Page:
I have always had a slightly ambivalent relationship with AV tools.
My main desktop machine is more used by my wife (who routinely hits the "temporarily allow everything on this webpage" option in NoScript, sadly) so I have a paid AV package on there (eSet NOD32).
This year, they offered me an almost free update to the full Internet Security offering. I resisted: I have yet to see one of those that doesn't cause more problems than it solves.
My netbook has had MSE for the last two years but, amidst odd reports of it being less secure than it was (because it's become a big enough target, I guess) I've just replaced it with NOD32 too (the second license was reasonably cheap).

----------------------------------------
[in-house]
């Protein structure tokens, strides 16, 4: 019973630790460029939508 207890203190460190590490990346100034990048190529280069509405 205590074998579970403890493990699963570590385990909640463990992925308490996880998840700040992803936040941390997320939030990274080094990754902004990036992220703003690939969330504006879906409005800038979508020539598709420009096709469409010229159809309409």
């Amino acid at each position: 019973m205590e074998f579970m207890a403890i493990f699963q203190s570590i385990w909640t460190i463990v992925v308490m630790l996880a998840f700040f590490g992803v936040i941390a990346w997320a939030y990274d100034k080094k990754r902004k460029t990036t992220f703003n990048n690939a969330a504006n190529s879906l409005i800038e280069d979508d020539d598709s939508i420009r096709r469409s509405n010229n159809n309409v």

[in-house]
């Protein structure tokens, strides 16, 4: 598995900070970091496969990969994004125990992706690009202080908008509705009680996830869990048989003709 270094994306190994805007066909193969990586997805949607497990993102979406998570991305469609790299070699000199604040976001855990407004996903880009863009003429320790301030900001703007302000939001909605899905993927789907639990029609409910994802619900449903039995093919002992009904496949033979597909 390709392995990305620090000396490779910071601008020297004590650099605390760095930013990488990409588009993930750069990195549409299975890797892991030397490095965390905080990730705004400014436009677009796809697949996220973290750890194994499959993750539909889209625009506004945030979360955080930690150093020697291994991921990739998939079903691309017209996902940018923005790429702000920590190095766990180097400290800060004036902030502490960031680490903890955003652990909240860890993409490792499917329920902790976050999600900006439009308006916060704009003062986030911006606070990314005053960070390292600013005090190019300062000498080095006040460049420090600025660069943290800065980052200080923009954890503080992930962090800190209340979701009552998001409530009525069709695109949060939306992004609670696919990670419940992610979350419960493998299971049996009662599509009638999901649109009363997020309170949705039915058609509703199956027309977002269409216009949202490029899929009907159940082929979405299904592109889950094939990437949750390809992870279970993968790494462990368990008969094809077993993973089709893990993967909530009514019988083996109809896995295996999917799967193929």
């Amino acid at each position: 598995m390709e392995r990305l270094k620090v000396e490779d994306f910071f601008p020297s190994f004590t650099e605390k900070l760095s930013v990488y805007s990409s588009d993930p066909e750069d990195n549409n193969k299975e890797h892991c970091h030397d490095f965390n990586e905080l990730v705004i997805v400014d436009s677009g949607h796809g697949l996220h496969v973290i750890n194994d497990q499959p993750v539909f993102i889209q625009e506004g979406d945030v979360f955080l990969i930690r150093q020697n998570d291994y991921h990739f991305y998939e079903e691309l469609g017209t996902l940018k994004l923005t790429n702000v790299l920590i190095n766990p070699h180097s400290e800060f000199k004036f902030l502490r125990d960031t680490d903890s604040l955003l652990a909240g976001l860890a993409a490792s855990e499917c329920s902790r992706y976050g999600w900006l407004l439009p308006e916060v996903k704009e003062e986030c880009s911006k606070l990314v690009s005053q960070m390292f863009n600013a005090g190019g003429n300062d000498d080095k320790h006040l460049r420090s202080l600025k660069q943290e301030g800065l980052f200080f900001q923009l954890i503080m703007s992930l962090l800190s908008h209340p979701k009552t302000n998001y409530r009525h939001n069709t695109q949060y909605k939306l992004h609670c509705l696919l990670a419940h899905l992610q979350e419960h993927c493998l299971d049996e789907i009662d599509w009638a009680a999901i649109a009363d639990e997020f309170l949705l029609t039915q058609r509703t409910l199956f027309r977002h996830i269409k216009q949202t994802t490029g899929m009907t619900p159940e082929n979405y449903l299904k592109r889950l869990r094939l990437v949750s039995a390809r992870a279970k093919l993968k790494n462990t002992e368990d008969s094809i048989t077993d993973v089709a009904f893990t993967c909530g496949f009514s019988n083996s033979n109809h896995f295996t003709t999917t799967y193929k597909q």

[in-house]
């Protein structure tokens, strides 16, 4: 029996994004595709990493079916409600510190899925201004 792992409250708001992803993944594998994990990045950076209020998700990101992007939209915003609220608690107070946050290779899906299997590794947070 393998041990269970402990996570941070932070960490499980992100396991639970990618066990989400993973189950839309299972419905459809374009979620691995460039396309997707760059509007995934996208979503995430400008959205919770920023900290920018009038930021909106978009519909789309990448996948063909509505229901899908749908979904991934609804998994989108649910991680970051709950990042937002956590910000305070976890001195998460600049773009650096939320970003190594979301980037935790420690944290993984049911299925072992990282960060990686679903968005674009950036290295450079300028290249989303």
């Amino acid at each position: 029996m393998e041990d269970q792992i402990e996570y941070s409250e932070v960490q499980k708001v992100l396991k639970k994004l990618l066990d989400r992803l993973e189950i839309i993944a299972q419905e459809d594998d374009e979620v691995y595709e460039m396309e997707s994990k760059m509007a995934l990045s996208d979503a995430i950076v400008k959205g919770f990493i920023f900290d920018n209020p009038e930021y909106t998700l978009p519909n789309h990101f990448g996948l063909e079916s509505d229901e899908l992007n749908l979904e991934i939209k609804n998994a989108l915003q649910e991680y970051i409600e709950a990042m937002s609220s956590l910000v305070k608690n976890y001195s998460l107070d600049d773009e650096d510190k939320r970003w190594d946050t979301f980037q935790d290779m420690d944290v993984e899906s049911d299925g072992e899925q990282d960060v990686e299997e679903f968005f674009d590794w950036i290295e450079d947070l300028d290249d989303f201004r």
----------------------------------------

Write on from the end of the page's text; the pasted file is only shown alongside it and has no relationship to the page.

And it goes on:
Interestingly, dcupdate works a heck of a lot faster now MSE's gone.
So I still use the Malicious Software Removal Tool, even though it's never found anything and makes Patch Tuesday more of a chore than I'd like
and Defender's on both systems -- NOD32 replicates quite a lot of its functionality, I think, but they seem to coexist happily.
MSE did find something, once, on my netbook: an infected JPG on some webpage or other, if memory serves. NOD32 seems a decent-enough product, the support is at least reasonably responsive, the program's very configurable, not very obtrusive and seems effective.
I hadn't even heard of the offline version of Defender before reading Fred Langa's article yesterday. Nice to know it exists, I guess. Ditto the Safety Scanner.